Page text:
The Plaids of Forever Plaid are back, entertaining Glendale Centre Theatre audiences with their close-harmony vocals and amusing between-song patter in a 90-minute revue that couldn’t be a better choice for the retired seniors who make up the bulk of GCT audiences—and should prove entertaining to the under-65 set as well.

The brainchild of Stuart Ross and James Raitt, the titular Plaids are best friends Sparky, Jinx, Smudge, and Frankie, victims of a 1964 car crash, caused when their vehicle collided with a busload of Catholic schoolgirls on a road trip to see the Beatles perform on the Ed Sullivan Show. Forever Plaid grants The Plaids permission to return to earth for one final show some 57 years later.

Once you get past its rather morbid setup (one that continues to pop up in frequent reminders that the four are indeed dead, though fortunately the schoolgirls survived unscratched), Forever Plaid proves a nostalgic, funny, tuneful mixture of songs, patter, and shtick.

The Plaids (second tenor Frankie, top tenor Jinx, bass Smudge, and baritone Sparky) make their initial entrance dressed in white dinner jackets and singing “Deus Ex Plaid” in Latin—with an early 1960s-appropriate “Sh-boom” on its final notes. “Holy Canonli! We’re finally back on earth!” declares long dead Frankie (Alex Camp), prompting Sparky (Kurt Cereske) to add optimistically, “We could make the biggest comeback since Lazarus!”

Quite a comeback it is, one which has Frankie, Sparky, Jinx (Daniel Thomas), and Smudge (Danny Michaels) launching into a series of mid-20th Century hits with the tightest harmonies since The Four Aces (and Freshmen) joined voices in the 1950s. The Plaids treat us to “Three Coins In A Fountain,” “Gotta Be This Or That,” “Undecided,” “Moments To Remember,” “Crazy ‘Bout Ya Baby,” and “No Not Much”—and that’s only in the first twenty minutes of an evening of song and nostalgia.

Each of the Plaids gets his chance to sing leads, Sparky with “Perfidia,” Jinx with “Cry,” Smudge with “Sixteen Tons,” and Frankie with “Chain Gang.” The five-song medley “The Catering Drill” includes the Beatles’ “She Loves You,” with “yeah, yeah, yeah” turned into a Plaid-esque “yes siree … Bob.” A second medley pays tribute to 1950s TV/recording icon Perry Como, with “Dream Along With Me,” “Sing To Me, Mr. C,” and “Catch A Falling Star,” and medley number three (“The Plaids Go Calypso”) blends four of Harry Belafonte’s greatest hits, including an audience sing-along to “Matilda.”

When music director/onstage pianist Steven Applegate takes his “union break,” the Plaids invite an audience member (Judy at the performance reviewed here) to join Sparky at the piano for “Heart And Soul,” followed by the evening’s pièce de résistance, “Lady Of Spain” performed as a lickety-split tribute to the Ed Sullivan Show, one which manages to compact Senor Wences, Topo Gigio, The Vienna Boys Choir, the Singing Nun, performing seals, acrobats, jugglers, and plate spinners into just over three minutes, with Smudge standing in very nicely for Ed himself. Oh, and somewhere in there there’s a commercial for “the new 1954 Mercury Monterey, featuring Merco-Matic drive.” How’s that for a blast from the past?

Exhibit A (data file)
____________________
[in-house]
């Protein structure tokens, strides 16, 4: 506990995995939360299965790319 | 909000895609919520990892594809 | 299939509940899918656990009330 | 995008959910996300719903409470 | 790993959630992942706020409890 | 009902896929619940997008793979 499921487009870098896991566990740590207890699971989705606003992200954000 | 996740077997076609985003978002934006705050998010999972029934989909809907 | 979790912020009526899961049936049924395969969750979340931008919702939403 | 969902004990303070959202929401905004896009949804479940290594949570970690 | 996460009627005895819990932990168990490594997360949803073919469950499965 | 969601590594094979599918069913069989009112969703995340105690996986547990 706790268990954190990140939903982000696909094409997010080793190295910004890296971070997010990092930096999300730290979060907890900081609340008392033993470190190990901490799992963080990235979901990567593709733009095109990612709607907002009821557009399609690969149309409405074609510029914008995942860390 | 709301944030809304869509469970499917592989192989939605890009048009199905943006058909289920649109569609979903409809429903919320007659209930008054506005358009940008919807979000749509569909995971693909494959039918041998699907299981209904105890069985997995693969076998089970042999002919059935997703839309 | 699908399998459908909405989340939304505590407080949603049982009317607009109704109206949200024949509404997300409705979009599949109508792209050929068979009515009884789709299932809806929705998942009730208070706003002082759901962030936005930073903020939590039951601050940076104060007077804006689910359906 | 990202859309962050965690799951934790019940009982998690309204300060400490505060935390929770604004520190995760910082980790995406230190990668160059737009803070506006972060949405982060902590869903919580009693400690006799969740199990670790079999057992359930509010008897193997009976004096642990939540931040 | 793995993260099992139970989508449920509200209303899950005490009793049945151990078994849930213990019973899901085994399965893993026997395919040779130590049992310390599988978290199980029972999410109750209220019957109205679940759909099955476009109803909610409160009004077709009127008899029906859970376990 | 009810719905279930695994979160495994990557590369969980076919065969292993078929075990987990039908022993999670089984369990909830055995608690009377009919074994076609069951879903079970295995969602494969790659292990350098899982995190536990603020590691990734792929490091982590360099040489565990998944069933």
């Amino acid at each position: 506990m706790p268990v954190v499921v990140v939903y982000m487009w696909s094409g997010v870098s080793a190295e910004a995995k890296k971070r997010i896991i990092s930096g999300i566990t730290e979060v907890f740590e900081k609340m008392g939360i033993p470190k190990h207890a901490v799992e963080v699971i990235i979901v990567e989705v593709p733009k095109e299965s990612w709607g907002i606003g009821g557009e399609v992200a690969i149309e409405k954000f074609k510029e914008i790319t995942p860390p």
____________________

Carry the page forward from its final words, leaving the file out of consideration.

Completing the evening of music, laughter, and nostalgia are “Shangri-La,” “Rags To Riches,” and the grand finale, “Love Is A Many Splendored Thing.”

Forever Plaid, lovingly and imaginatively directed by Orlando Alexander, distinguishes itself from previous GCT musicals with its thrust-stage setting, the fourth wall of seats having been blocked off by Tim Dietlein’s nightclub set, thereby relieving The Plaids of the tricky business of having to perform their act in the round. Live musical accompaniment (by Applegate and bassist Timothy Emmons) replaces the usual prerecorded tracks, to fine effect.

Since all four GCT Plaids have performed their roles in numerous previous Forever Plaid productions, it’s no wonder that Camp, Cereske, Michaels, and Thomas could not be better either vocally or comedically, their splendid work here reflecting years of fine-tuning.

Angela Wood and Glendale Costumes have done their usual terrific job of costuming the cast. Dietlein does double duty as announcer and sound technician. Paul Reid is stage manager.

You don’t have to be old enough to remember the 1950s and ’60 to enjoy Forever Plaid. Even those born decades after The Plaids met their maker should have an entertaining time, and may even find themselves YouTubing the original artists who inspired The Plaids’ one last concert before heading back (to paraphrase Perry Como) “on their way to the stars.”

Glendale Centre Theatre, 324 N. Orange St., Glendale.
–Steven Stanley
January 6, 2011

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